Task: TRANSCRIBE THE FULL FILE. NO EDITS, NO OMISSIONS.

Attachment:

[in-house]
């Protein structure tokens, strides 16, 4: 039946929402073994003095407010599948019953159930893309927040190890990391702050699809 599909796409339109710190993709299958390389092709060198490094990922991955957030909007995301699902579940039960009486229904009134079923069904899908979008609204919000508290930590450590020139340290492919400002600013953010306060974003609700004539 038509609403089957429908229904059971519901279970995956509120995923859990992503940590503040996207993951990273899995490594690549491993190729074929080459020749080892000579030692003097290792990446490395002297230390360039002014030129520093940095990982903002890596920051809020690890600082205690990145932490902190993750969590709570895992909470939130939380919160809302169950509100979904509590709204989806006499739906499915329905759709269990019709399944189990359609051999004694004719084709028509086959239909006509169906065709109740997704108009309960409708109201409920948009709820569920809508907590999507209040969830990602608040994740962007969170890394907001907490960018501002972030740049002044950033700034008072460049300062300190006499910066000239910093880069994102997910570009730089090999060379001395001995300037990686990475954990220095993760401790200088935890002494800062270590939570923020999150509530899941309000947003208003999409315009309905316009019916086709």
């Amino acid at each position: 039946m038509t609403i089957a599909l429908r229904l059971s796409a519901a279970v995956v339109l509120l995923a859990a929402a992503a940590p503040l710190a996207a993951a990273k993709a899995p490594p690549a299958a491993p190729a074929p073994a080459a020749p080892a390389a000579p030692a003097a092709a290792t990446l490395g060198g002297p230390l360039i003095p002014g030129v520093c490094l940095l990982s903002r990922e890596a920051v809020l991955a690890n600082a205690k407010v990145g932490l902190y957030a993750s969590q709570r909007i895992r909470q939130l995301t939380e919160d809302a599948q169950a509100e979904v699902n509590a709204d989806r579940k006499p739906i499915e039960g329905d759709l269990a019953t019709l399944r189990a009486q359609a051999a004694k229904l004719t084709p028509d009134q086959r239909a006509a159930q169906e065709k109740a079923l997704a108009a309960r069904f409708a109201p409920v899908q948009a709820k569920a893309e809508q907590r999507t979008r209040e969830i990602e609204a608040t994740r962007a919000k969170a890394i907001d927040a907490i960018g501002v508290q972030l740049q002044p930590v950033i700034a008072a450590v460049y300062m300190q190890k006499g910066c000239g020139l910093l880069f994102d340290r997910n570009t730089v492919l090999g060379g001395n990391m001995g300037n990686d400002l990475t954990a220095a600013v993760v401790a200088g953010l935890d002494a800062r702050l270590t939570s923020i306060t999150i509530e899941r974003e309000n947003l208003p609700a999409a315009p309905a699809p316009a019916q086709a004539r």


[in-house]
């Protein structure tokens, strides 16, 4: 039946929402073994003095407010599948019953159930893309927040190890990391702050699809 599909796409339109710190993709299958390389092709060198490094990922991955957030909007995301699902579940039960009486229904009134079923069904899908979008609204919000508290930590450590020139340290492919400002600013953010306060974003609700004539 038509609403089957429908229904059971519901279970995956509120995923859990992503940590503040996207993951990273899995490594690549491993190729074929080459020749080892000579030692003097290792990446490395002297230390360039002014030129520093940095990982903002890596920051809020690890600082205690990145932490902190993750969590709570895992909470939130939380919160809302169950509100979904509590709204989806006499739906499915329905759709269990019709399944189990359609051999004694004719084709028509086959239909006509169906065709109740997704108009309960409708109201409920948009709820569920809508907590999507209040969830990602608040994740962007969170890394907001907490960018501002972030740049002044950033700034008072460049300062300190006499910066000239910093880069994102997910570009730089090999060379001395001995300037990686990475954990220095993760401790200088935890002494800062270590939570923020999150509530899941309000947003208003999409315009309905316009019916086709």
């Amino acid at each position: 039946m038509t609403i089957a599909l429908r229904l059971s796409a519901a279970v995956v339109l509120l995923a859990a929402a992503a940590p503040l710190a996207a993951a990273k993709a899995p490594p690549a299958a491993p190729a074929p073994a080459a020749p080892a390389a000579p030692a003097a092709a290792t990446l490395g060198g002297p230390l360039i003095p002014g030129v520093c490094l940095l990982s903002r990922e890596a920051v809020l991955a690890n600082a205690k407010v990145g932490l902190y957030a993750s969590q709570r909007i895992r909470q939130l995301t939380e919160d809302a599948q169950a509100e979904v699902n509590a709204d989806r579940k006499p739906i499915e039960g329905d759709l269990a019953t019709l399944r189990a009486q359609a051999a004694k229904l004719t084709p028509d009134q086959r239909a006509a159930q169906e065709k109740a079923l997704a108009a309960r069904f409708a109201p409920v899908q948009a709820k569920a893309e809508q907590r999507t979008r209040e969830i990602e609204a608040t994740r962007a919000k969170a890394i907001d927040a907490i960018g501002v508290q972030l740049q002044p930590v950033i700034a008072a450590v460049y300062m300190q190890k006499g910066c000239g020139l910093l880069f994102d340290r997910n570009t730089v492919l090999g060379g001395n990391m001995g300037n990686d400002l990475t954990a220095a600013v993760v401790a200088g953010l935890d002494a800062r702050l270590t939570s923020i306060t999150i509530e899941r974003e309000n947003l208003p609700a999409a315009p309905a699809p316009a019916q086709a004539r």